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Chicago debt collection attorney detinue

If you work for a bank, credit union, auto lender, truck lender, equipment lender, or other finance company, you are familiar with the way some debtors might refuse to pay their monthly payment for their debt secured by collateral. In those cases, repossession of the collateral is necessary, but sometimes the debtor will hide the car, boat, or other collateral to prevent repossession. If that is the case for you and your organization, consider the actions you can take to recover the property, including legal actions.

When Repossession Fails 

Repossession companies are legally permitted to do many things in their pursuit of reclaiming property for creditors, but one thing they cannot do is “breach the peace,” which means they cannot commit crimes like breaking into a property or intimidating creditors in order to retrieve the collateral. This is one of the reasons creditors should be very mindful and discerning when choosing a repossession partner. 

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Using Replevin, Detinue to Repossess VehiclesAs a secured creditor, there may come a point in the debt collection process when you decide that you are best served by repossessing the collateral property. Auto lenders commonly deal with repossessing vehicles when the debtor defaults on their loan and shows no intention of working with the lender to catch up on the missed payments. However, debtors may not cooperate when you try to repossess their vehicle, whether they actively deny your repossession efforts or try to hide the vehicle from you. In these situations, you can force compliance by requesting a replevin or detinue from the court.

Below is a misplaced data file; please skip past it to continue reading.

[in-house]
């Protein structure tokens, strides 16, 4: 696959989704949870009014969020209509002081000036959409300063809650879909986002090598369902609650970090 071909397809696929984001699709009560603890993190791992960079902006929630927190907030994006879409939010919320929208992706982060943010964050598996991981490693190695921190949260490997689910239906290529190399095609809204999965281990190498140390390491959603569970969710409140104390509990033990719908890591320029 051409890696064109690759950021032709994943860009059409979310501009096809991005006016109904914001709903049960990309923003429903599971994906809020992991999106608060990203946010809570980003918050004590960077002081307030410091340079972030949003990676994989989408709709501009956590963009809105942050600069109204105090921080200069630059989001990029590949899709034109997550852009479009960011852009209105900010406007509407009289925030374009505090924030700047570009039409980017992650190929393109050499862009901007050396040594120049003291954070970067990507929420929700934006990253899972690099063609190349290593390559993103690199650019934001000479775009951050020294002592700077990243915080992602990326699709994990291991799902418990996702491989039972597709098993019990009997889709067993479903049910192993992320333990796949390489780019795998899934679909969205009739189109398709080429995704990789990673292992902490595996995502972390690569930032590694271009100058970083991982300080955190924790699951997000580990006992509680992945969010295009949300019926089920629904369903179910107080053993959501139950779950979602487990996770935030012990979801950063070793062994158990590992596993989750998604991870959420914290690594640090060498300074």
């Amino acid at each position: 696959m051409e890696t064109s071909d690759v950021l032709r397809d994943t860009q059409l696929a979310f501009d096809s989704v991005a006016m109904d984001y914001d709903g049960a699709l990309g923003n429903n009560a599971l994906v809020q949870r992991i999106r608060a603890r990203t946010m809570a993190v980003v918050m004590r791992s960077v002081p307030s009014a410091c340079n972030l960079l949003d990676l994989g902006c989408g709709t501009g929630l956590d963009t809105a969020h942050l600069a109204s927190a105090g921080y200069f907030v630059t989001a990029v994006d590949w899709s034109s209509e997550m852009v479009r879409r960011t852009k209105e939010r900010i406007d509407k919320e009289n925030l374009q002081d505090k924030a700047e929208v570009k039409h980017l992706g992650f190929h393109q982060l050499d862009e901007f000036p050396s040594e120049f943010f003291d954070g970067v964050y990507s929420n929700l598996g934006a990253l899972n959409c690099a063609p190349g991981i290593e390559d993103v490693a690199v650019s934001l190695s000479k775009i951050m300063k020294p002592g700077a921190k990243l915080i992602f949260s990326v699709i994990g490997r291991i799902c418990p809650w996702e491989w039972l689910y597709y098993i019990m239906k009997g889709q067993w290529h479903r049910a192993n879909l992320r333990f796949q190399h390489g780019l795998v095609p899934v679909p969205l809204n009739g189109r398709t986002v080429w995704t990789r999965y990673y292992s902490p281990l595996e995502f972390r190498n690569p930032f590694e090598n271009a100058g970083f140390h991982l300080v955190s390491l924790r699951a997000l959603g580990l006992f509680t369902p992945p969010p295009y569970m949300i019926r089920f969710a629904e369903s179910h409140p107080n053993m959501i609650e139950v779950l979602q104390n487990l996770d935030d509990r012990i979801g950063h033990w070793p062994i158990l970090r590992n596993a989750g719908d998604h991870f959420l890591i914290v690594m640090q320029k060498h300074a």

What Are Replevin and Detinue?

Replevin and detinue are similar legal actions that can help you recover a property held by a debtor. The main differences are:

  • Replevin allows police to seize property and return it to the creditor and is more generally used when a defendant wrongfully took a property.
  • Detinue orders the defendant to surrender the property to the creditor because they are wrongfully withholding it.

With replevin, you may be able to seize the property after the defendant has been given a five-day notice. With detinue, you often must wait until the end of the case to retrieve the property. With both actions, you must be able to clearly identify the property and prove that you have a superior claim to ownership, which for auto lenders would be proving that the defendant has defaulted on their loan agreement. Along with retrieving the property, you may be able to collect damages from the defendant if there was a cost that was related to them withholding the property. If the property cannot be found, the court will order the defendant to pay you the monetary value of the property.

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Illinois Creditors Bar Association Chicago Bar Association Illinois State Bar Association
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